- Stick with a .com name. We are creatures of habit, and as such, we expect “real” websites to use .com in the domain name. I have not honestly seen any advantages to buying the other extensions (.me, .net, .biz, etc.).
- Keep it simple and short, but understandable. I have a colleague who shortened his domain name to three letters and a number (the initials of his company name). It violates every other rule in this list. It’s not memorable. It means nothing to Google. And, although it is short, it doesn’t say who he is or what he does.
- It should make sense. If you do B2B email marketing, then say it in your domain name. Try variations if your primary keyword phrase is taken. If I look at your domain name and see “B2BEmailMarketing.com,” I will know exactly what you do even before I get to the site. And, here’s a bonus: Google will know, too.
- Punctuation, numbers, and special characters. Do not use hyphens. Avoid numbers, especially “0” and “1” because they look too much like letters. Don’t even think about using special characters because they will likely be invalid anyway. Also, avoid using the same letter (especially “s”) consecutively, such as “successstories.com.” (Yikes!) Your domain name should be easy to type, read, and understand.
- Avoid being clever. Unless you’ve got a multimillion dollar budget for branding, a clever domain name will just keep you lost in the crowd. People won’t remember it, Google won’t know what your website is about, and the only pat on the back you’ll get is from yourself.
- Keywords, yes. Industry jargon, no. Common words are forever. Industry jargon comes and goes. By basing your domain name on an industry buzzword, you’re setting yourself up for obsolescence.
- Watch out for copyright issues. This should be a no-brainer, but do pay attention. There might be a reason your “too good to be true” domain name is available.
Finding and Buying Your Domain Name
Note: You can buy a domain name from many services. You can HOST your website somewhere else. That is, you do NOT have to host your website at the same place you bought the domain name.
You can buy a brand-new, unused domain name for about $10/year at any one of dozens of domain name registrars. Most hosting companies will waive the cost of the domain name with your first year of hosting, so you can select your domain name first and then get the hosting company to register it for you at their expense.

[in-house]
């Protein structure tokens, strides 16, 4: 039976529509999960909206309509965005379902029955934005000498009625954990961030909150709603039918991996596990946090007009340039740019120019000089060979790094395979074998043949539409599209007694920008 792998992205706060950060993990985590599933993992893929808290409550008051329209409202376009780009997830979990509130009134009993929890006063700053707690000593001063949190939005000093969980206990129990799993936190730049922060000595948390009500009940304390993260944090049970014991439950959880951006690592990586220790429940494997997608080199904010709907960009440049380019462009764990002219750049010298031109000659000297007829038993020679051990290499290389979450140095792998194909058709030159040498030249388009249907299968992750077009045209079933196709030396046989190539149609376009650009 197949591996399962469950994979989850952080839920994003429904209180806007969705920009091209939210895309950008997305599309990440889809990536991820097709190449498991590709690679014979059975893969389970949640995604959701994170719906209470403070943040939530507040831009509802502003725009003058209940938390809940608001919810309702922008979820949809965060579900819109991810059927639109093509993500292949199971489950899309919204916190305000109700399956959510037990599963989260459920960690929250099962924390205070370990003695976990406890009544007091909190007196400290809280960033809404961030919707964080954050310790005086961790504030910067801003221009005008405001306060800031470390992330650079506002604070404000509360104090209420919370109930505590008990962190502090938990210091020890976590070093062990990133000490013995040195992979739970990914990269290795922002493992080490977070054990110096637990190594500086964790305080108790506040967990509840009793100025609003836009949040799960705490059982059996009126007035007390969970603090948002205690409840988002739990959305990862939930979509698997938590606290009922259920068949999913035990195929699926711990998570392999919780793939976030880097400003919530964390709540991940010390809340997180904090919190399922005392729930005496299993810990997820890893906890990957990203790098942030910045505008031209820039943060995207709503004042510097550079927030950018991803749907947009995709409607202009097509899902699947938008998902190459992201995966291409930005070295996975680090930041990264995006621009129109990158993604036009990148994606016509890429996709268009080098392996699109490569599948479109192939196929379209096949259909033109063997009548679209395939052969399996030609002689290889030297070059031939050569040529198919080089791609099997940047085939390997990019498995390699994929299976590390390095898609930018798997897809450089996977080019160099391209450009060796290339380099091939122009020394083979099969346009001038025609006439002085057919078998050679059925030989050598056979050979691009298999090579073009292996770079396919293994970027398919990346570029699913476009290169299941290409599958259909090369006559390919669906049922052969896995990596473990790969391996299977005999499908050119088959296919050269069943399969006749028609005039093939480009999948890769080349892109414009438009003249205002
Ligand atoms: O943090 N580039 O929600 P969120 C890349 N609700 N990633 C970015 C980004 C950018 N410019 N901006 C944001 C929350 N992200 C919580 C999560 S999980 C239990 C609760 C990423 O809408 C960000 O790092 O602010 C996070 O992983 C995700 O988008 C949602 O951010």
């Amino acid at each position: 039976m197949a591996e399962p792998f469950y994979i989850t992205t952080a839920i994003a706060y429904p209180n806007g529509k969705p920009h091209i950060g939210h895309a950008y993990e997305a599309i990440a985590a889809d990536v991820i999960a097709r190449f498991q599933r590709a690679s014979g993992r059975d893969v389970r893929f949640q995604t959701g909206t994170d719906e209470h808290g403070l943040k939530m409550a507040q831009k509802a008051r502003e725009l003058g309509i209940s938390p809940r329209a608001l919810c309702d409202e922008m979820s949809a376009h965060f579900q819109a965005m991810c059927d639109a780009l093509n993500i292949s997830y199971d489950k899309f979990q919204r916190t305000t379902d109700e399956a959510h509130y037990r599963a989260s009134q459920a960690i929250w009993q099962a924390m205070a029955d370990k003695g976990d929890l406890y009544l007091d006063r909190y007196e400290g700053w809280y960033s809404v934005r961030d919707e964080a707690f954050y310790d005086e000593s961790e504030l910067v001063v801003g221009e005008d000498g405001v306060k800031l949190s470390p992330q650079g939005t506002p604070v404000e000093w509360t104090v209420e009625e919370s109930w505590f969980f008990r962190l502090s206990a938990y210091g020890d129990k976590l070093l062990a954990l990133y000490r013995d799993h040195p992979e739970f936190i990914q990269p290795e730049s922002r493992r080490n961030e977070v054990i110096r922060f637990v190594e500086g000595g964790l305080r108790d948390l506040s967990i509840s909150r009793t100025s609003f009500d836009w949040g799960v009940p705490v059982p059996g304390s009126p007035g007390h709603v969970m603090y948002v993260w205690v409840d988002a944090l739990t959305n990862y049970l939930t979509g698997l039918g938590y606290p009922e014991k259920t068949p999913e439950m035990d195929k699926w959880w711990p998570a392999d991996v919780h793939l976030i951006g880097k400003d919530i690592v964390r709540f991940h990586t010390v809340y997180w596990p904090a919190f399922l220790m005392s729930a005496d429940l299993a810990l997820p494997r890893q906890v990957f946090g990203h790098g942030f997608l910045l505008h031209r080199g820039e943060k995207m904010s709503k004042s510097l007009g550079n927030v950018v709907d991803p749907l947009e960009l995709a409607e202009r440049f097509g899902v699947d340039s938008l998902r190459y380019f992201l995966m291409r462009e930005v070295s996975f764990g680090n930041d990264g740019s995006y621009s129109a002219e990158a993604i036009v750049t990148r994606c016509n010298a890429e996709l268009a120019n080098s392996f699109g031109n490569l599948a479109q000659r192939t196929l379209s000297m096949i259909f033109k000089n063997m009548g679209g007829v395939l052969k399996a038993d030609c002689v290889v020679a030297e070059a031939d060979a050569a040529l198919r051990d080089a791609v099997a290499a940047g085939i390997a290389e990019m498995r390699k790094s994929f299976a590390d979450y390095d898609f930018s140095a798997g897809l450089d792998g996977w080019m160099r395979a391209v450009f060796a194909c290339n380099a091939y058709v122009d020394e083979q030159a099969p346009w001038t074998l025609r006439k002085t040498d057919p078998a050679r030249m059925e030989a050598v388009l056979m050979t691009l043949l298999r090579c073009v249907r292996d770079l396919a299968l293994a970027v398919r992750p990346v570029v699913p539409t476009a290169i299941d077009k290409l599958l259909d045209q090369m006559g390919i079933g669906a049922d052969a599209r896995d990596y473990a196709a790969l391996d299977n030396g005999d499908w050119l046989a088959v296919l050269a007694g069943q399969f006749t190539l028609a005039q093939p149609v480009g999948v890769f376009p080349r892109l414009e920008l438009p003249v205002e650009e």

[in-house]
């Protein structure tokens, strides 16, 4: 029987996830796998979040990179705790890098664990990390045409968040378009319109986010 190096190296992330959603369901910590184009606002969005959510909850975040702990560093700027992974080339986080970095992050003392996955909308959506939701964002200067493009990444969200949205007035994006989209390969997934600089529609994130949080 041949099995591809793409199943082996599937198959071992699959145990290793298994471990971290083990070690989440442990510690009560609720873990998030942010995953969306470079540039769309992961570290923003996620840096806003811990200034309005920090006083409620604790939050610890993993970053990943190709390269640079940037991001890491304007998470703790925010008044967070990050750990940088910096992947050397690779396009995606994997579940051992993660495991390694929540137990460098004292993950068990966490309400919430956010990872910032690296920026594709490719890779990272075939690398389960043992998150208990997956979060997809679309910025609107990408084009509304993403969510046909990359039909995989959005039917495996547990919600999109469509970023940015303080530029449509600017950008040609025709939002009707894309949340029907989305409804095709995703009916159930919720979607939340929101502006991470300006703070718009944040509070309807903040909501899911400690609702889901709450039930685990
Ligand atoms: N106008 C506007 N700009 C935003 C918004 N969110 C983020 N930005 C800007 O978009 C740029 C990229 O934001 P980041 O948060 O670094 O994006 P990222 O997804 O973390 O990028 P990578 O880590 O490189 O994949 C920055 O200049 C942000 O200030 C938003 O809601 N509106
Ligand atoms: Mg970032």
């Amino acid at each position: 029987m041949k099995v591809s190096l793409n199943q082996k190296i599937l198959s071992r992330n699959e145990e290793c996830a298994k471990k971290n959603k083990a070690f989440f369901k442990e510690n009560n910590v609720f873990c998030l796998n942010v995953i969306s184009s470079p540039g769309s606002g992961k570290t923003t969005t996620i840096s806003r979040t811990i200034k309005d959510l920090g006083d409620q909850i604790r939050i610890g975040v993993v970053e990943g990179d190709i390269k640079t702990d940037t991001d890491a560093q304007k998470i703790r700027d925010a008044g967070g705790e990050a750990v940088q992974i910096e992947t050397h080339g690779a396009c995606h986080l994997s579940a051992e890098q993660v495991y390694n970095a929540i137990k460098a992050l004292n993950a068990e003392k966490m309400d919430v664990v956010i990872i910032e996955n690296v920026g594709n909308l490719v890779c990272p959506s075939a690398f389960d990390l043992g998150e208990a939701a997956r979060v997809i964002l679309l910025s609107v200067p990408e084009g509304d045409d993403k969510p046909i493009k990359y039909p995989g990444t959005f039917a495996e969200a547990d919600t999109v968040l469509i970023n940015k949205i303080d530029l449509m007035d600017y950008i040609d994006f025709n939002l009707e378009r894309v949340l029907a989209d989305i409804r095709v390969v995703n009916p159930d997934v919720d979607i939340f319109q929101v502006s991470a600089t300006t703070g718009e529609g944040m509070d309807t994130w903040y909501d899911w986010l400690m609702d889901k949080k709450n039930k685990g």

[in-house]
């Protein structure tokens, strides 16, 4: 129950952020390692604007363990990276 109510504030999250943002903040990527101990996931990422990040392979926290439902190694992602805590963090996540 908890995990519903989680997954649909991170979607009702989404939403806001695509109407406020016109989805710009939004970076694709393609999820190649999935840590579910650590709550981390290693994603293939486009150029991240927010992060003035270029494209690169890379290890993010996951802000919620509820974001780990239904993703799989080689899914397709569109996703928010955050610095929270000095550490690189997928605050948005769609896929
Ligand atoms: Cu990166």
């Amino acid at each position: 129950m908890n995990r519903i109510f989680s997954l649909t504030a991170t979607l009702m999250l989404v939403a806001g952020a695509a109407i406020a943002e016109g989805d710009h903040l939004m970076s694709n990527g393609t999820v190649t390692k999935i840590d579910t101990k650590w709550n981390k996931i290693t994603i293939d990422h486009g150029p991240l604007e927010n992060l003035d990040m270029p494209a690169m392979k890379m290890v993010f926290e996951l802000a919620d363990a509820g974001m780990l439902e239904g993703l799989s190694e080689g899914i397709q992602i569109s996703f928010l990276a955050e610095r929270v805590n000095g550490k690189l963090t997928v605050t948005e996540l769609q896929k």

You can also buy a “used” domain name that has become available. These can cost hundreds of dollars, but the value is that they have been already “aged” in Google’s eyes. In theory, this gives you instant page rank in Google, but I’ve not personally seen any great advantage to offset the additional expense.
There are a few registrars who offer tools to help you find a good domain name:
- www.namestation.com. This is a fun and powerful website which gives you the option of either using their system to find possible domain names based on your primary keyword phrase; or, you can start a “naming contest” in which you give a prize to the person who comes up with the best name.
- www.nameboy.com. This site is a bit more limited, as you can only get domain names based on two words. However, it will show you expiring or other domain names that are being sold.
- www.impossibility.org. A fun site that appends adjectives or verbs to the beginning or end of your main keyword. I tried “copywriter” and found out that “rawcopywriter.com” is available if you want it.
Get creative. Have fun, and go ahead and buy good domain names for your niche, even if you won’t use them today. At only $10 per year, you can probably afford more than one domain name.